What, Then, Is The Bible?


As I see it, the Bible is at the crux of Christianity. Unfortunately, it has been misused, misinterpreted, whittled away by Higher Critics, and whittled apart by legalists.

Many who do not claim to be Christians declare the Bible to be mythology. One person wrote a comment recently railing about the “66 books that King James assembled,” then proceeded to rip the apostle Paul: “do not take Saul’s word as the ‘Word of GOD’ it is NOT!!” This individual, therefore, is discounting two-thirds of the New Testament.

Still others treat the Bible as a how-to for living. Do this, this, and this and you will have a successful and happy life. For some, the happy life is linked to eternity; for others it is your best life now.

Recently postmodern, emerging church-goers have brought a new set of criticisms. For a summary and my critique, see Rebutting Postmodern Thought. You may also be interested in A Look at Postmodernism—Part 10a and A Look at Postmodernism—Part 10b. Also relevant might be my critique of the postmodern view of God: A Look at Postmodernism—Part 9.

So maybe I shouldn’t write any more today … just let you go read those old posts. 😉 It’s tempting.

But I want to emphasize what I view to be key. The Bible is revelation—not myth nor propositions, though it contains stories (most historical) and laws. As such, it is what God wants us to know. Some of it seems trivial or outdated or inapplicable, so it’s easy to ignore or discount those passages. But appearance is not actuality.

Rather than ignoring the passages that seem to have no relevance, it seems to me to be more important to pray over those diligently. After all, as Christians we have the Holy Spirit who will guide us into truth.

But here’s the key for understanding the Bible: it reveals God—His person, His plan, His work in the world. In other words, it’s not really about us, though it involves us, because His plan includes Salvation and His work includes His sacrifice on our behalf.

In addition, the Bible needs to be seen as a whole. While I might isolate one passage for meditation or memorization, while the Holy Spirit might call to mind a particular verse for my encouragement or admonition, I nevertheless must understand those in light of their context and in light of other verses and passages on the same subject.

I’ve heard analogies used to help people see the Bible—it’s a map, a manual, a love letter, and so on. The truth is, it is unique.

It is God-inspired and God- (not King James 😉 ) collected. He is the author, the interpreter, the major player, the central theme. He gave it to us for our instruction, reproof, correction. From it we can know Him and the power of His resurrection and the gift of His grace.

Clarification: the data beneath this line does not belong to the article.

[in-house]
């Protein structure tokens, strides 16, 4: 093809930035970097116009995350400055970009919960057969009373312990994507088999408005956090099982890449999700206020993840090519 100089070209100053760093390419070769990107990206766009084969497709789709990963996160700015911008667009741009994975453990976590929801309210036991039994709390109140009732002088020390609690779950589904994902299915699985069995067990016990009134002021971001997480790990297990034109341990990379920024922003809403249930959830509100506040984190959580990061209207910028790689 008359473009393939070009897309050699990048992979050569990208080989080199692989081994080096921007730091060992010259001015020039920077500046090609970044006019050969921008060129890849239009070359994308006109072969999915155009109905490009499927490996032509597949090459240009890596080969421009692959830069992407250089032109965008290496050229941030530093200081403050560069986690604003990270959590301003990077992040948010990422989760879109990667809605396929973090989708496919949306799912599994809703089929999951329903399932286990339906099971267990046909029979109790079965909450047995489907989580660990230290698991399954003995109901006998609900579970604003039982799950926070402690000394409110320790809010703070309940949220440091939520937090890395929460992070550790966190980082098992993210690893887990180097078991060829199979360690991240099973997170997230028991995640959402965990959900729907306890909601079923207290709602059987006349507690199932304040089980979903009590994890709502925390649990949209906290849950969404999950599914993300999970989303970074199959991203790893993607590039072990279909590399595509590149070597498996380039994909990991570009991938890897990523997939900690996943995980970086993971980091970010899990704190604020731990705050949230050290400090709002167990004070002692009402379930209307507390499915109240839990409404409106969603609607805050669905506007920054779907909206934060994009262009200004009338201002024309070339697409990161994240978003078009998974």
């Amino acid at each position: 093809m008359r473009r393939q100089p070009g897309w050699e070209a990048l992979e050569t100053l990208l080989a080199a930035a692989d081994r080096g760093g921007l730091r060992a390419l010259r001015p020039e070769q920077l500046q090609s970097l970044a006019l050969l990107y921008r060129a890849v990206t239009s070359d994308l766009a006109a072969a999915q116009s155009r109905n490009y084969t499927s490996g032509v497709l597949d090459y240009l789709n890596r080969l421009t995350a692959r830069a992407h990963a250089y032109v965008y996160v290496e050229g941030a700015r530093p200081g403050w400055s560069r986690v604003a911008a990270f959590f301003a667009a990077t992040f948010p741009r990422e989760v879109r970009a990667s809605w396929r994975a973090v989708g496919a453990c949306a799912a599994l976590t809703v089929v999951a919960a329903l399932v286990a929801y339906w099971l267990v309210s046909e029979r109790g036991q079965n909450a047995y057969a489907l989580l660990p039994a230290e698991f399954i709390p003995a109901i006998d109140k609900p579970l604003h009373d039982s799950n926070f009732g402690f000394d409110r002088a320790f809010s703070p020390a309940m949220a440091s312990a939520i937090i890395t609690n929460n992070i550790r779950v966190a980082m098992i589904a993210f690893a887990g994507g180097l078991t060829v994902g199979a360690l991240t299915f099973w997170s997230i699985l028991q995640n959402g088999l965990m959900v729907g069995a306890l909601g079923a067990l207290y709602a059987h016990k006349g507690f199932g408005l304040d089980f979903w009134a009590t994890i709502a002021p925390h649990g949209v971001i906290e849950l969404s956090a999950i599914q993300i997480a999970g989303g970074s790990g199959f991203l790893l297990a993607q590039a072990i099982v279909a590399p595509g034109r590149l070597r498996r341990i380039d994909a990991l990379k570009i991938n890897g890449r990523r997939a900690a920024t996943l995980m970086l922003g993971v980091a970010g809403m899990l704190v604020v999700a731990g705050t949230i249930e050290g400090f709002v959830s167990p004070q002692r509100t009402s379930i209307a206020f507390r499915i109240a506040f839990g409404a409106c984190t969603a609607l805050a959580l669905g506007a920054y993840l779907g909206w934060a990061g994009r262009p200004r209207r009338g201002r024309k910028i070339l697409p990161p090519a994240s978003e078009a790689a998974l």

Without it, we are left to our own wisdom, which amounts to foolishness, and our own understanding, which is clouded by the deception of our hard hearts.

This article is a repost of one by the same title from August 2009

Published in: on July 31, 2012 at 6:13 pm  Comments (2)  
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Olympics!


After I lost the start to my original post, I decided I’d save that one for another day and send you all to your television sets to enjoy the Olympics. It’s a great time.

I’ve loved the Olympics for as long as I can remember, even before I had the privilege of attending a few events in the 1984 Summer Games held in Los Angeles.

My favorite so far this year are the women’s and men’s indoor volleyball matches. I’ve also enjoyed the water polo. The announcers explained some things that I’ve never understood before, so the game makes more sense to me now.

I watched cycling on the first day–just because that was on, and it was The First Day! I would watch all the US basketball if I had cable, but it’s probably a good thing I don’t.

Gymnastics–I watch, but I hate every recital of the horrible injuries these young people have sustained on their way to reaching this phase of their career. It’s horrible hearing about their concussions, torn ligaments, broken collarbones, sprained ankles, knee surgeries, and more. If any other kid had the collection of bruises and medical issues these athletes have, we’d be calling social services to investigate whether or not they were subject to abuse.

To make matters worse, the media praises “pushing through” or a quick recover. They make heroes of the kids that take the punishment in order to win.

But a good spanking to help shape their character? My no! How can you suggest such a thing?

Just a little inconsistency there.

So gymnastics isn’t my favorite sport, to put it mildly.

I’m sad that the media builds up athletes to be heroes before they’ve done anything. There’s the girl that was to win the gold medal in the women’s gymnastics all around who didn’t even qualify. And the men’s team slated for the gold medal that didn’t even get on the podium.

Then Michael Phelps and the anticipation that he would come away with the most medals of any US athlete ever. So in his first event, he barely qualified for the final and didn’t medal.

Or how about the man the media has been building up to replace him–the one whose time is now, but who couldn’t keep the French swimmer from overtaking him in the relay?

The question is, what happened? The implication is, you let us down. But it was the media who built the expectations and made us viewers think these are scripted sure things that we have but to sit back and watch.